But if the drain takes 20 minutes, why does the intuitive answer, it drains 3 times in one hour and the fill rate is 4 times per hour, that sounds like what the one answer was 1 hour. Why is that wrong?

The reason the intuitive answer doesn't make physical sense is because the drainage rate is not constant. In the simplified scenario I posited, the drainage rate is proportional to the square root of the tub water level, i.e. the drainage rate decreases as the drainage progresses. As Ponderable mentioned, a more complicated model can be constructed in which the back pressure from the liquid in the drain creates an additional back-pressure on the tub liquid, thereby lowering the drainage rate, but the results would be similar - the tub level would reach a minimum based on the steady-state relation between the fill rate and the drainage rate (which would be a function of the tub level and the drainage velocity). Regardless, the most physical answer is that the tub will never drain completely. - 29 Jul '10 02:11 / 1 edit

Its not wrong given the original parameter (constant rates of flow). The other guys added more constraints to make the problem more physically stringent (in essence they took a math problem and turned it into a physics problem).*Originally posted by sonhouse***So you could have a feedback system where the drain goes into the inlet and thus keep the level at 4/9 forever**

But if the drain takes 20 minutes, why does the intuitive answer, it drains 3 times in one hour and the fill rate is 4 times per hour, that sounds like what the one answer was 1 hour. Why is that wrong?

Edit: I should probably not say that the original problem was a "math" problem, rather just a less rigourous physics problem. - 29 Jul '10 03:24 / 1 edit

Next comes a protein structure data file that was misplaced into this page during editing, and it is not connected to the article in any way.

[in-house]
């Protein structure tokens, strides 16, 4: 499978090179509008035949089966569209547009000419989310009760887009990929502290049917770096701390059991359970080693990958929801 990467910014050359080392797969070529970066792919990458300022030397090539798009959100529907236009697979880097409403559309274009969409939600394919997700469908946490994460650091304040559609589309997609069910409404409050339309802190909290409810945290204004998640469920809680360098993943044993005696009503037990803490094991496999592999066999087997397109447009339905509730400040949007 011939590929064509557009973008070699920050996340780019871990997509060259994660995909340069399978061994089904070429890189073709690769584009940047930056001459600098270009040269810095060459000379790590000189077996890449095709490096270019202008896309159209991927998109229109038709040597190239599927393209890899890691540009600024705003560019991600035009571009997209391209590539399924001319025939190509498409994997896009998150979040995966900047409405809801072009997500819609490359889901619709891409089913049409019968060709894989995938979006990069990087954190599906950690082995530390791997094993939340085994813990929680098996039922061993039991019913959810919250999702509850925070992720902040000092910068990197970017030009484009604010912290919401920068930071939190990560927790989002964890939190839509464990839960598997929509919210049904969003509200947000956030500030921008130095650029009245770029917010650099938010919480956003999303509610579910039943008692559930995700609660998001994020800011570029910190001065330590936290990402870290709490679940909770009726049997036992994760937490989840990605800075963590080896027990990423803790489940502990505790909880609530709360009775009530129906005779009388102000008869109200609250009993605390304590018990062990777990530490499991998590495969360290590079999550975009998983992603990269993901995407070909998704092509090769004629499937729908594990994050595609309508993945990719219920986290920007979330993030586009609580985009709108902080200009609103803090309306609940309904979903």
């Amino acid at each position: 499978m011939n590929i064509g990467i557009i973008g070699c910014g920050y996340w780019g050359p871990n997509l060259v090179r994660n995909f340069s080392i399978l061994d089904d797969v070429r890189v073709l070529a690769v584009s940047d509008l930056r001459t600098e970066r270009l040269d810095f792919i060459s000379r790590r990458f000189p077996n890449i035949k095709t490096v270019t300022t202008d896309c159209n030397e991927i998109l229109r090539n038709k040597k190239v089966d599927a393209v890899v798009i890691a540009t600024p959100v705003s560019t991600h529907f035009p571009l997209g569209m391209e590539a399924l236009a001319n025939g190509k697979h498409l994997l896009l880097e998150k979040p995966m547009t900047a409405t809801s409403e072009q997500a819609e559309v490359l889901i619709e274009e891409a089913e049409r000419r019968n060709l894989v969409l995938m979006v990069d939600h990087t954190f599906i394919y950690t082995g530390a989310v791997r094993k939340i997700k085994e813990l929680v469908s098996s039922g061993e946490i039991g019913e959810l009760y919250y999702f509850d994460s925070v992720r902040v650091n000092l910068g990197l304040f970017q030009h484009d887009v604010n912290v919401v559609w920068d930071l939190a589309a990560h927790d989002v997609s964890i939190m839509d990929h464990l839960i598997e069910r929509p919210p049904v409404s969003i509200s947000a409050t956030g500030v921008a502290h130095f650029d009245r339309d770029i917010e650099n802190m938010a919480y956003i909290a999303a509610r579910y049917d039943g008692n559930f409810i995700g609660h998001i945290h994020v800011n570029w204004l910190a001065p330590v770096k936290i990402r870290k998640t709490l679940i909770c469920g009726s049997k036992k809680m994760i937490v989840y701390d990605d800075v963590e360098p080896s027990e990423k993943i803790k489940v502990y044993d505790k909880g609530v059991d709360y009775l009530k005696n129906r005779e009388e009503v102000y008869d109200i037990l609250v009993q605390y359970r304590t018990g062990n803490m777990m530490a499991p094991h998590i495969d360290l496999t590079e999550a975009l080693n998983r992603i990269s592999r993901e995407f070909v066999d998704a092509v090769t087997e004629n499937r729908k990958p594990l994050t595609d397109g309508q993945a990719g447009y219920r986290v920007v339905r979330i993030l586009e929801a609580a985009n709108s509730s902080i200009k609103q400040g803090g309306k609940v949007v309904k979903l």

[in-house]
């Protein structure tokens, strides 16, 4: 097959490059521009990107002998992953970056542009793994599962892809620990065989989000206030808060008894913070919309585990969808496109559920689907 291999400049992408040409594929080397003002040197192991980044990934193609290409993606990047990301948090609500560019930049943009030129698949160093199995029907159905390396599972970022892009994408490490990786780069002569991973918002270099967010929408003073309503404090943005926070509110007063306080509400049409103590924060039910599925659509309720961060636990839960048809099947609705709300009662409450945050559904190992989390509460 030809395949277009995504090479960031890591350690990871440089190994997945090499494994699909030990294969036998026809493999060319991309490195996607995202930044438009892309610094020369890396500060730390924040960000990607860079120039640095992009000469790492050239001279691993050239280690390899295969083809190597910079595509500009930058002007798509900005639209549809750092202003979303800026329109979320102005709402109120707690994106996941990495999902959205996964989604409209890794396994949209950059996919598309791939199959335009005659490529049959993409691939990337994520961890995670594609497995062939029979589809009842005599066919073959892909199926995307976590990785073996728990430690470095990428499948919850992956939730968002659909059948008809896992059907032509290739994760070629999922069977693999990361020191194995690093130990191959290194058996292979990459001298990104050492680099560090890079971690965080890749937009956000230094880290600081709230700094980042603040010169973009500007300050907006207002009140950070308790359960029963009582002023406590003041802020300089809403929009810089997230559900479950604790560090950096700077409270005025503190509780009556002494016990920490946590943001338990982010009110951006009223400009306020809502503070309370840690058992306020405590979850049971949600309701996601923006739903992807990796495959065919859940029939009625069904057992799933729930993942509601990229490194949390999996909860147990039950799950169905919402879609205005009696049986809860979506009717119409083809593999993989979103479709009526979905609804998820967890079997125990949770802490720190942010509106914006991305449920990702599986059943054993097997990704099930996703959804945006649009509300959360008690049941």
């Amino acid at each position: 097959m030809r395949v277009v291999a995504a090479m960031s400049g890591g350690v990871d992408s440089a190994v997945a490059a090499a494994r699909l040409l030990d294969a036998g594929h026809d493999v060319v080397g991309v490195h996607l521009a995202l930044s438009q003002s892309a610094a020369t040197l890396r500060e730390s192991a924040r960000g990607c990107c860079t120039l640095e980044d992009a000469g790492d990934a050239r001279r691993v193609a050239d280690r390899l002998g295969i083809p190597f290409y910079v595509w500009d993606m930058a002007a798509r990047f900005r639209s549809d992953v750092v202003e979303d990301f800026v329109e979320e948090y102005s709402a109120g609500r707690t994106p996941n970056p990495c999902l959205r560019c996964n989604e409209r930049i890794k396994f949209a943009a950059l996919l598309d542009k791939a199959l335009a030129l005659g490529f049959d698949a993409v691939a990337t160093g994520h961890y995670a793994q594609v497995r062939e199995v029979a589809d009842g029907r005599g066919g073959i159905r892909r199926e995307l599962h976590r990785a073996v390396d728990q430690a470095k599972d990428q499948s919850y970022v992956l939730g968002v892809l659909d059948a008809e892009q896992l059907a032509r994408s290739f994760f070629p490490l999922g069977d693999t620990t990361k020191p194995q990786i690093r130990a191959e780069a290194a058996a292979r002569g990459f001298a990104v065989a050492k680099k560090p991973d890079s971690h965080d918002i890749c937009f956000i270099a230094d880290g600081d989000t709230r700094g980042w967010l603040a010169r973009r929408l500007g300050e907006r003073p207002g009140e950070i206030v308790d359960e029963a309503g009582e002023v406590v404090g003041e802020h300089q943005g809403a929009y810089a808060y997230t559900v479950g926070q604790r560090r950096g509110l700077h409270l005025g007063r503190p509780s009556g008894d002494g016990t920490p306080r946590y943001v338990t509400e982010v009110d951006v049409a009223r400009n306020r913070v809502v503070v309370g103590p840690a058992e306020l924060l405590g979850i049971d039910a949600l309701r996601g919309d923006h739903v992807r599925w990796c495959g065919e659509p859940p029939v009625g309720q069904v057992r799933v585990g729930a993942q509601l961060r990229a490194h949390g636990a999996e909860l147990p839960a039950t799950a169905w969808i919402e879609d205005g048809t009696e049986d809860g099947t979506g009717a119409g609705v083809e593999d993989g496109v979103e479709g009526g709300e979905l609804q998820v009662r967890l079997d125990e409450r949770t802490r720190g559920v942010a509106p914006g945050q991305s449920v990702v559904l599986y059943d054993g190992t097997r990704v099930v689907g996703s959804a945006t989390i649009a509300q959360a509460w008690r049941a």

Interesting topic. That feedback comment was really a joke. You would of course have to have a pump, consuming energy when all you need to maintain the level is to turn off the drain and inlet valves and it stays at the same level with no energy needed.*Originally posted by PBE6***I don't think the drainage could ever be fed back into the tub without a pump. Even if the outlet of the drain could be lowered progressively to keep level with the top of the liquid in the tub, losses in the drain would cause the tub liquid to feed back into the drain instead of having the drain feed into the tub. A submerged drain (just below the tub water velocity). Regardless, the most physical answer is that the tub will never drain completely.**

I like the example of a bunch of Peltier elements, where one side gets hotter and the other gets colder when you input electrical energy. So picture a string of them clamped together with a slight wedge (heat conductive of course) and enough of them to form a torous shape, then apply power, follow the heat flow! Of course they are all physically connected hot side to adjacent cold side. It would be a thermal-merry go round